A sticky subject: Toilets in China – 1 –

As time goes by, and we just began the “Year-of-the-Travel”, I need to address a sticky subject (sticky because it appears in all the China travel experiences, blogs, webpages and general information magazines). Subject is, of course: Toilets in China.

Let me start with something that may be surprising for anyone that has already visited China: “Places – not only toilets – are generally dirty in China, because Chinese people is essentially clean.”

This may seem strange, but, when we, Westerners, see a pile of rubbish, a mound of dog shit we say to our kids “stay away, don’t touch it”. When we grow we lose this good habit, and we go to the pile, we mess with it (to throw it away, of course). The place becomes clean, but, at what price? Chinese people just stay away, they float over the dirtiness, they do not see it with our Westerner eyes. Is this behaviour “better” than ours? After a time of reflection, I am not sure of it.

Let me introduce to examples, before entering the toilet.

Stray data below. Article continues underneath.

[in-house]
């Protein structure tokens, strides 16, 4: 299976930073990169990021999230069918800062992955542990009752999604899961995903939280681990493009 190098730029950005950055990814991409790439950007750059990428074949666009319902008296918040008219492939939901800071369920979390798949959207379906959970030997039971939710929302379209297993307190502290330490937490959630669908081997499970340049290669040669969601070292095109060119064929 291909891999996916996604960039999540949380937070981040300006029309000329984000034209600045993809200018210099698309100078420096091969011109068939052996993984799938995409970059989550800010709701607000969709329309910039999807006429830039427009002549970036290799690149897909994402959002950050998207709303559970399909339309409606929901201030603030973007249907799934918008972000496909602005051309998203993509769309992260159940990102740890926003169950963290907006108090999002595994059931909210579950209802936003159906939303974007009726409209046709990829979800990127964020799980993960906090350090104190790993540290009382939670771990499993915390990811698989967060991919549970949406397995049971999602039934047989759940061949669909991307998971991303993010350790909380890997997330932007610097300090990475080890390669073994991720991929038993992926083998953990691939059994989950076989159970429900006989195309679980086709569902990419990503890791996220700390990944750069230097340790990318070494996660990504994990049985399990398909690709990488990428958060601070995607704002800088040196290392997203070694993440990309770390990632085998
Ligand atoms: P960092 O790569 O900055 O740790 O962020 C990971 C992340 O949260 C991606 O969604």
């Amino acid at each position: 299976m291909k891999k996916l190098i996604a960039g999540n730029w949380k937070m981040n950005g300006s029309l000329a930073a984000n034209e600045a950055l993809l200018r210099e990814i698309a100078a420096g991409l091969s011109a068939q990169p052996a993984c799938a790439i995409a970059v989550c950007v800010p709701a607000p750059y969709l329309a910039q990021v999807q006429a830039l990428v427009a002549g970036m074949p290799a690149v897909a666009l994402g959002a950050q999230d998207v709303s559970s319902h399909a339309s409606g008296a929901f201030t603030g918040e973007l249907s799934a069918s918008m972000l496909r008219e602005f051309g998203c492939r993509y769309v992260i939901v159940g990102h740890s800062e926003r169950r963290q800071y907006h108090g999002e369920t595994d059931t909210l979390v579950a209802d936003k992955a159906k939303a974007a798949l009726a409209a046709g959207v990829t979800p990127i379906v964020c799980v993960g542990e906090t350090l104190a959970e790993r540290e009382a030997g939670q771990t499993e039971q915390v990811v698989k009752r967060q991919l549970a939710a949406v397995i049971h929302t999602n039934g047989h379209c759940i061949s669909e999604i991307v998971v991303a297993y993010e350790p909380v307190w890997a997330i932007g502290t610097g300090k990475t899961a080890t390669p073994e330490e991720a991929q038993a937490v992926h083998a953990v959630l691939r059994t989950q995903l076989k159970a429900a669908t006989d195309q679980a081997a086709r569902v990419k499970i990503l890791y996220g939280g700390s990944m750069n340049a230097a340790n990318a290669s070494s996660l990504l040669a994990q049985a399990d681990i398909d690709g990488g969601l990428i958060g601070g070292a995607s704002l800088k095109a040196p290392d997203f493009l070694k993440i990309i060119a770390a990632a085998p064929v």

These are not one, but two examples of it (both photos come from main offices of Chinese Highway Concession Buildings)

This is a view of the cleaning room (as a matter of fact, it was not a obscure cleaning room without aeration, as we usually have in the West, but the end of a corridor, with sunlight to kill the germs and fresh air to dry the cleaning mop)

I agree, dirt is all over the place, but this is because Chinese people does not like to touch dirty stuff, so, they do not touch it, even with a stick.

And Chinese people care not only about external personal hygiene, but they also want to keep pristine their interior

This is a corridor at the Concessionaire Building, with a spittoon in the middle section.

Even in important, high level meetings, Chinese officials care about their hosts comfort:

This is a well known photo of Spain’s former King Juan Carlos with Ye Xianying, the Queen Sofia, and two spittoons, one for her, one for him

And the million dollar question is: what is cleaner and more hygienic, to throw away your mucosities, or the eat them?

If in China toilet cubicles have no locks, it is precisely to protect you from grabbing a contaminated doorknob. They often do not have door, either, because wood accumulates residues, bacteria and microflora from so many shitty hands (there is no paper, either) that Chinese people would not touch it.

In the next entry I will enter into details. Faint of heart, please abstain